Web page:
non bank lender personal loans from 90+ brands
Find personal loans from a wide range of Australian lenders that best suit your needs. Compare interest rates, repayments, fees and more.
Find and compare non bank lender personal loans
Real Time Rating™
Go to site
Fixed up to 8.5%
Tech-savvy borrowers can join this digital lender, without needing to put down security.
Fixed up to 17.95%
1.5 years to 7 years
Make the most of this unsecured personal loan's competitive interest rate with no fees for extra repayments.
1 year to 5 years
An unsecured personal loan with a competitive interest rate and no ongoing or extra repayments fees, giving you the flexibility to pay it off faster.
Fixed up to 8.99%
3 years to 5 years
Enjoy lower rates and no early repayment fees with this 2020 RateCity Personal Loan Gold Award Winner.
Fixed up to 19.49%
1 year to 7 years
Fixed up to 9.49%
2 years to 3 years
Fixed up to 10.49%
3 years to 7 years
Variable up to 9.99%
1 year to 7 years
0 year to 7 years
Learn more about personal loans
Learn with our guides
Find personal loans from a wide range of Australian lenders that best suit your needs.
Personal loans repayments
Calculate how much your loan repayments could be.
Talk to an expert
For discounts and special rates, speak to a broker today.
Non-bank lenders’ personal loans
If you automatically think about personal loans being supplied by Australian banks you should know it’s possible, and sometimes better value, to also consider a non-bank lenders’ personal loan.
What are non-bank lenders’ personal loans?
Since the banking industry was deregulated in the 1980s competition increased and lower interest rates on personal loans offered by non-bank lending organisations forced many banks to lower their own interest rates. All this is good news for you, the customer, as you have increased choice when seeking a personal loan. Often non-bank lenders’ personal loans offer an excellent alternative to banking institutions. They are still required to conform to the same regulations and rules as banks.
Why do people use non-bank lenders’ personal loans?
There are a number of reasons why you might want to apply for a non-bank lenders’ personal loan:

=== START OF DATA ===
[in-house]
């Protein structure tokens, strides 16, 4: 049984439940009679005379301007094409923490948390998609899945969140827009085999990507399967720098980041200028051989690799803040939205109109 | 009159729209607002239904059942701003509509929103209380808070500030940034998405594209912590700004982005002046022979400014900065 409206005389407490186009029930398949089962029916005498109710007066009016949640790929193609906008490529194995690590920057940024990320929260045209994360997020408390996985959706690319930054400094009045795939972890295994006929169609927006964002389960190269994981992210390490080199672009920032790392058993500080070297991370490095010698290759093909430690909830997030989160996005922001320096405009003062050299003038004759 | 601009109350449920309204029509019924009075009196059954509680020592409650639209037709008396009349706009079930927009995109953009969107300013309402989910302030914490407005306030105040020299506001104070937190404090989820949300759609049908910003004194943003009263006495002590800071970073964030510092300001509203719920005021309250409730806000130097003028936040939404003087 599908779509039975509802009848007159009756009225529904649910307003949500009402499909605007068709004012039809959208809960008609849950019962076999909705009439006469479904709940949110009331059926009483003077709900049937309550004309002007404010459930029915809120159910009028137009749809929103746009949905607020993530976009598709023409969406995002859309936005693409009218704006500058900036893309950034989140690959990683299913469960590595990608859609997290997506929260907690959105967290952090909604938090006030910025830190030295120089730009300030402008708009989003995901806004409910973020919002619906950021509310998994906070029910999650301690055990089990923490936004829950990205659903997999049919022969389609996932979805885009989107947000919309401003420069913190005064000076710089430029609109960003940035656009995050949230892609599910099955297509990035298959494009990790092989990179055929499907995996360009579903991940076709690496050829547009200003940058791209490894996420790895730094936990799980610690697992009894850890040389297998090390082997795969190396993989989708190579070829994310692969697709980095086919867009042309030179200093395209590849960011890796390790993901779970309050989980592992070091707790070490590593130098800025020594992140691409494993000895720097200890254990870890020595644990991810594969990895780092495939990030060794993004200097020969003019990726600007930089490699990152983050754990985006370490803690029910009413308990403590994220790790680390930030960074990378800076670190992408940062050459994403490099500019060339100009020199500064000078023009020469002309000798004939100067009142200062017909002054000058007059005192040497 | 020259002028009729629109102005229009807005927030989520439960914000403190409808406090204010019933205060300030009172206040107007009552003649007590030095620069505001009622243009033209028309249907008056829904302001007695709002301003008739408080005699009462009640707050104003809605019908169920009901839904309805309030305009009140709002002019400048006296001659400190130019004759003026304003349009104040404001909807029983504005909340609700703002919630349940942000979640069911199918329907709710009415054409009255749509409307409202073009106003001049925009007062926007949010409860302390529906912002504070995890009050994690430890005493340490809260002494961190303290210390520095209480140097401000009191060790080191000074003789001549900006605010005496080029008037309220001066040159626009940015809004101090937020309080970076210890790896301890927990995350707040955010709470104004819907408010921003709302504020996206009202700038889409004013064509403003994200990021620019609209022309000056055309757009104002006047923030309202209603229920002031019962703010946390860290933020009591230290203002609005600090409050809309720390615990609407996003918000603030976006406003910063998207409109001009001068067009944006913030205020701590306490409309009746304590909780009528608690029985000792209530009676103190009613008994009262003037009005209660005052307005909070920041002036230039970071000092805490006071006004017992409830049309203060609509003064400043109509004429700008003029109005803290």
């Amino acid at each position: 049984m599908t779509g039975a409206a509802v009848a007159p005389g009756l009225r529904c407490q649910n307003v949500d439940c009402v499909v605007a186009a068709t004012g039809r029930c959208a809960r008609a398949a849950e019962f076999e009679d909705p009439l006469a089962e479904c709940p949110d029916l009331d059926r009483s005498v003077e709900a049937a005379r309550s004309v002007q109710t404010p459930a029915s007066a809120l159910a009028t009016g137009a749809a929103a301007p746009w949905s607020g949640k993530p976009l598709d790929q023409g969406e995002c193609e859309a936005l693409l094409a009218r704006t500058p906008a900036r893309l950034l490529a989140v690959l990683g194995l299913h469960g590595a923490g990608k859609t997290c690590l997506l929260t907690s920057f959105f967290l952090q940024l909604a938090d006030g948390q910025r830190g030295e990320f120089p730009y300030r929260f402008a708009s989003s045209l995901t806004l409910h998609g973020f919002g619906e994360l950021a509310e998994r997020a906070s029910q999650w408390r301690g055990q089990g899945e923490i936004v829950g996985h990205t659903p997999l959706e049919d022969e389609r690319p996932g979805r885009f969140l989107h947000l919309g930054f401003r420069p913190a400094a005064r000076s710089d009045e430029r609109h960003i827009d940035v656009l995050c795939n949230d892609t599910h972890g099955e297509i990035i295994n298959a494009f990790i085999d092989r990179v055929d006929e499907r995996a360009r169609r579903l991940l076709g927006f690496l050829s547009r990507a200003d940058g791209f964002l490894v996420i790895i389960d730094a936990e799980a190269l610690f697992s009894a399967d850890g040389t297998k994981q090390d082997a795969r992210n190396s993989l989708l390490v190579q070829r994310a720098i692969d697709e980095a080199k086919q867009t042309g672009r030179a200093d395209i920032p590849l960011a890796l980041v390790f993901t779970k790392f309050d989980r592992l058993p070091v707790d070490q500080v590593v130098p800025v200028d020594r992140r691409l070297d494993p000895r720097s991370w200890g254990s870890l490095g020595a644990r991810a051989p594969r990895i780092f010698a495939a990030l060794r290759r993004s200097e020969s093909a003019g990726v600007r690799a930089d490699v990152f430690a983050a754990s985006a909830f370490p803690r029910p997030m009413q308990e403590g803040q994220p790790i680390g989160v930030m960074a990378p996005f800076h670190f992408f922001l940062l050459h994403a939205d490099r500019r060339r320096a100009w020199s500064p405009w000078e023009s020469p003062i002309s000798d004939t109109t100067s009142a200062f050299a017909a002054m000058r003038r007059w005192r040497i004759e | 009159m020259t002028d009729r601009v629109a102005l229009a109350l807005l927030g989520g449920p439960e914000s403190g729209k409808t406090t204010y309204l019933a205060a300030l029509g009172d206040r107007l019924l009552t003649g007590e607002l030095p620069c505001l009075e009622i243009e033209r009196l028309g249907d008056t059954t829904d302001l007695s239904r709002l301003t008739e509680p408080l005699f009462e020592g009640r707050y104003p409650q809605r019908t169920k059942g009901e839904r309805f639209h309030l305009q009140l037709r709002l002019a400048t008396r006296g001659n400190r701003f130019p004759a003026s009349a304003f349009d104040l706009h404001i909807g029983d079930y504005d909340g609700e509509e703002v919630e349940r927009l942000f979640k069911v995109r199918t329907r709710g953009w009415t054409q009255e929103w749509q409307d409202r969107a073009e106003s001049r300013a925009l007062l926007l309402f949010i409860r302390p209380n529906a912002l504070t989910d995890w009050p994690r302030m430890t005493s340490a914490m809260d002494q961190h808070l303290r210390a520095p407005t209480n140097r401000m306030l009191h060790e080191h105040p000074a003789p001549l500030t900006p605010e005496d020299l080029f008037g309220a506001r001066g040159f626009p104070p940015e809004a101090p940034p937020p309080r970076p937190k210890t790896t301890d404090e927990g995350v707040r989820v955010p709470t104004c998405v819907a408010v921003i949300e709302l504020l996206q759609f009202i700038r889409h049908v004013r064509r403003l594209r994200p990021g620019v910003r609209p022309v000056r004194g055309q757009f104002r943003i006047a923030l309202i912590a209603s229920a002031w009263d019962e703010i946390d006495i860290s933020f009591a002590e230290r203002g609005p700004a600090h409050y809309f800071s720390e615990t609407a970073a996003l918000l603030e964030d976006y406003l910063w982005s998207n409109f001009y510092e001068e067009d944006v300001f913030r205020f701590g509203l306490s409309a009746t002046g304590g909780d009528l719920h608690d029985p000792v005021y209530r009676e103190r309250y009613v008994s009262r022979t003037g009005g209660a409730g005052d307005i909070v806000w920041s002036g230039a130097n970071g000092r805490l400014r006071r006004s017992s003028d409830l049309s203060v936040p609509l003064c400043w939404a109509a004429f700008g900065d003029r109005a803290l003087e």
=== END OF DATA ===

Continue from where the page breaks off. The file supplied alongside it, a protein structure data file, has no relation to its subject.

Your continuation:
- You would like to be able to take out a personal loan without any associated credit card or transaction account;
- You like the fact that non-bank lenders can be more flexible when it comes to charging fees and setting rates, which can work to your advantage;
- Non-bank lenders work proactively to minimise overheads and keep costs down, for example some non-bank lenders do not have branches to service, and often these savings benefit you, the borrower;
- Many people think a non-bank lender provides a better service to the customer than a traditional bank.
What are the main features?
Individual non-bank lenders offer different products, so it’s always best to make enquiries about features such as whether the institution makes charges if you pay your personal loan off early and whether they allow you to make flexible repayments. Check if you can make interest only payments if this is attractive to you and whether there are rules applying to the purpose of your personal loan. Some non-bank lenders offer redraw facilities however they may charge you for this.
What are the pros and cons of non-bank lenders’ personal loans?
Undoubtedly applying for a non-bank lender personal loan is useful for you as a customer, as you will generally have a better, more flexible and personalised customer service if you are with a smaller institution. Remember you are not taking a bigger risk by going to a non-bank lender because they are governed by the same regulations as traditional banks.
You can compare a variety of personal loan offers from non-bank lenders just as you would compare standard bank loans. Always check that interest rates quoted are for the same amount and over the same period when making your choice. The same is true when it comes to checking fees for application and settlement, and look out for any additional charges such as an annual or monthly fee.
Non-bank lenders tend to focus on a smaller number of products than banks, so you are unlikely to get access to additional linked items such as a credit card or everyday account.
Personal Finance Writer
Alex is a personal finance writer and PR professional at RateCity, and has been writing about finance for over three years. She is passionate about closing the gender pay and superannuation gap, and aims to help young Aussies to overcome their financial apathy and better manage their finances. Alex has been published in numerous print and online outlets, including Money Magazine, Lifehacker Australia, and Business Insider.
Today's top personal loans
Frequently asked questions
Where can I get a personal loan?